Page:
By Harry McCracken
If you think the whole Web is suddenly looking more like Facebook, you’re not imagining things. At its developer conference last week, the 800-pound gorilla of social networks made a bevy of announcements — and all the biggies involved intermingling your life as a Facebook user with other activities around the Internet.
For instance, a new Like button that’s already been rolled out on countless sites — including FoxNews.com — lets you “Like” items such as news articles, and see which your Facebook pals have liked. You can do so right at the site in question, but every time you click Like, your recommendation gets posted to your wall at Facebook, too.
Facebook is working with a handful of sites to implement even tighter integration. Listen to music at Pandora, for instance, and the online radio service may play music by artists that you’ve expressed a fondness for back on Facebook.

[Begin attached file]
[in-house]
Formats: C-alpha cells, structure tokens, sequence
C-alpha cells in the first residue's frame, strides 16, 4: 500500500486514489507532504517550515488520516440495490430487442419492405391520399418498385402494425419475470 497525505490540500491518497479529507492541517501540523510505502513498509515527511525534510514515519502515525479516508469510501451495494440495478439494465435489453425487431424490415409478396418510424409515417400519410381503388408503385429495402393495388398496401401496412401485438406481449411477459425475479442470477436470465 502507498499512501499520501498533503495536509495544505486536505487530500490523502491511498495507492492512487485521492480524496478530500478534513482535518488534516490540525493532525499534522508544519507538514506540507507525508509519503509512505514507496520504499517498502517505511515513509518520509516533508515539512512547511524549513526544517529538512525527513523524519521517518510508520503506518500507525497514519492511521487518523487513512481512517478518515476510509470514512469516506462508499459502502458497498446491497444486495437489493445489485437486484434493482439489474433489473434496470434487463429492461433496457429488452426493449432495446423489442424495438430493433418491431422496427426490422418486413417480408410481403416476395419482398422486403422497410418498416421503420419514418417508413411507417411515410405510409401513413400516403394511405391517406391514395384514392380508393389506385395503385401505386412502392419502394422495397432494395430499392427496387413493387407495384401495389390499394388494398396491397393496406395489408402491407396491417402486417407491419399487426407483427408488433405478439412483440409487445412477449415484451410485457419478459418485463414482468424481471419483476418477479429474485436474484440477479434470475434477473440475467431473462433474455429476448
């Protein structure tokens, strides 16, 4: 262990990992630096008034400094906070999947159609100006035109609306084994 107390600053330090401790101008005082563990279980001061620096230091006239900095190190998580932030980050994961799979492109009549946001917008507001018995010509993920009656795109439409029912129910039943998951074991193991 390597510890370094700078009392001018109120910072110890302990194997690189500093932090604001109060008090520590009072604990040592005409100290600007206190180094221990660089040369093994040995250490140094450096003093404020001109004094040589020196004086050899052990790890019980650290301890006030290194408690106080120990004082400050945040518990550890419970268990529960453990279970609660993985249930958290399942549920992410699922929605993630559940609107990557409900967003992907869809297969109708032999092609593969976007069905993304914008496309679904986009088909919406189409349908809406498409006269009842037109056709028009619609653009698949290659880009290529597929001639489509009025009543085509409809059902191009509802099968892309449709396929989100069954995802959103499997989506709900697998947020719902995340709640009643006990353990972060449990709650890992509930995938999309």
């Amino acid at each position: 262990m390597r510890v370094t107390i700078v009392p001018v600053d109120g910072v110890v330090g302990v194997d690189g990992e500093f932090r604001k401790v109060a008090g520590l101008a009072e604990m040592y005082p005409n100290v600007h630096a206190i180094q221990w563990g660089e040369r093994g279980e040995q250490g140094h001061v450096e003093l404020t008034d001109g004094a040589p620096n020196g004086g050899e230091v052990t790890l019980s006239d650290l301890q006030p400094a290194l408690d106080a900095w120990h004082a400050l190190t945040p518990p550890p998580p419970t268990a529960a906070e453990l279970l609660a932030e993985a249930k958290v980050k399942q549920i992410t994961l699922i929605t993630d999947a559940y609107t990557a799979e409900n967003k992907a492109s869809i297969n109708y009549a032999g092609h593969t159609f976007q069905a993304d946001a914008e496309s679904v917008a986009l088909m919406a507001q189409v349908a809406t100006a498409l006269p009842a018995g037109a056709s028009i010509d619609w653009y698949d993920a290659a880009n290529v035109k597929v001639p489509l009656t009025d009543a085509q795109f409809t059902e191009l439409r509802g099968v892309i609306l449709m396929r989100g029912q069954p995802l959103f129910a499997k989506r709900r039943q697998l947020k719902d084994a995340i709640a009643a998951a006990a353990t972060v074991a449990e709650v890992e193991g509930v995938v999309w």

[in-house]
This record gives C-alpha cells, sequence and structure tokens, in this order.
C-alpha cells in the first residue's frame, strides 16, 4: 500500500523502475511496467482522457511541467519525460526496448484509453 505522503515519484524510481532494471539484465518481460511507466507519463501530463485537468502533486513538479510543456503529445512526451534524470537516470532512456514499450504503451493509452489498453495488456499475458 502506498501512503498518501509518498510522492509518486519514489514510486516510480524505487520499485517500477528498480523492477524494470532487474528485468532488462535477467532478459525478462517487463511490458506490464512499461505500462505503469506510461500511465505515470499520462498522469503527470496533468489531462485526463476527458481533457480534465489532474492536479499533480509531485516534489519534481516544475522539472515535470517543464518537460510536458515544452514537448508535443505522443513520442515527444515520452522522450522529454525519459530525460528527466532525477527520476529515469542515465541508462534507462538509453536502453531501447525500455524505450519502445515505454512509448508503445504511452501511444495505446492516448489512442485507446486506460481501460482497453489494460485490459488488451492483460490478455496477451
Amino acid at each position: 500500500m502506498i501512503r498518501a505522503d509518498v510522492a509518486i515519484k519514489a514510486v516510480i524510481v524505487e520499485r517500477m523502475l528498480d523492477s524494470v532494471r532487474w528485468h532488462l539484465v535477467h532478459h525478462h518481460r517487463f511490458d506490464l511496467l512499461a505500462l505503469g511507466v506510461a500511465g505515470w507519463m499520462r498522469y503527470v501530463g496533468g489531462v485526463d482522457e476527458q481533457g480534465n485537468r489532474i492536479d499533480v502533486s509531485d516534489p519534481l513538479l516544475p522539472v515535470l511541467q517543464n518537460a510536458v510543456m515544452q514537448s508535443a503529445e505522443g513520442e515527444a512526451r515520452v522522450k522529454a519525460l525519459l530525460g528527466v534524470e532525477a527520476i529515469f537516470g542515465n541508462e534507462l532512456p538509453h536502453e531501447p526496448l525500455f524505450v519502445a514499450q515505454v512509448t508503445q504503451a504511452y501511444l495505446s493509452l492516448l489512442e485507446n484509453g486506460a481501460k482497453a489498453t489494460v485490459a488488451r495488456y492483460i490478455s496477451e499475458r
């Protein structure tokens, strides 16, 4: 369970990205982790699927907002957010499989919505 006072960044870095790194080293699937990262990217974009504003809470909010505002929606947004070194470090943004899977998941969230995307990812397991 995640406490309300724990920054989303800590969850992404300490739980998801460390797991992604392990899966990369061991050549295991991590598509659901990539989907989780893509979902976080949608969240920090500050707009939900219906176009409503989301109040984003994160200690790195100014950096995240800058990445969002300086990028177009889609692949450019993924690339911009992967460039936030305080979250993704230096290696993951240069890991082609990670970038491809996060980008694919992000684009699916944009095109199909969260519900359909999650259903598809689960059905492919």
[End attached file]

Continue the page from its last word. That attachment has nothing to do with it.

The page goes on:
With more and more sites letting Facebook collect more and more information about their users, the service’s vast database about people, their preferences, and their relationships will only balloon further…
Whether you’re a very private person or are perfectly happy letting it all hang out, Facebook’s privacy controls are among its most essential features. To find them, go to Facebook, sign in if necessary, click on Account in the upper right-hand corner, then on Privacy Settings. You’ll see these major sections:
[This post is excerpted with Harry McCracken’s permission from his Technologizer blog.]
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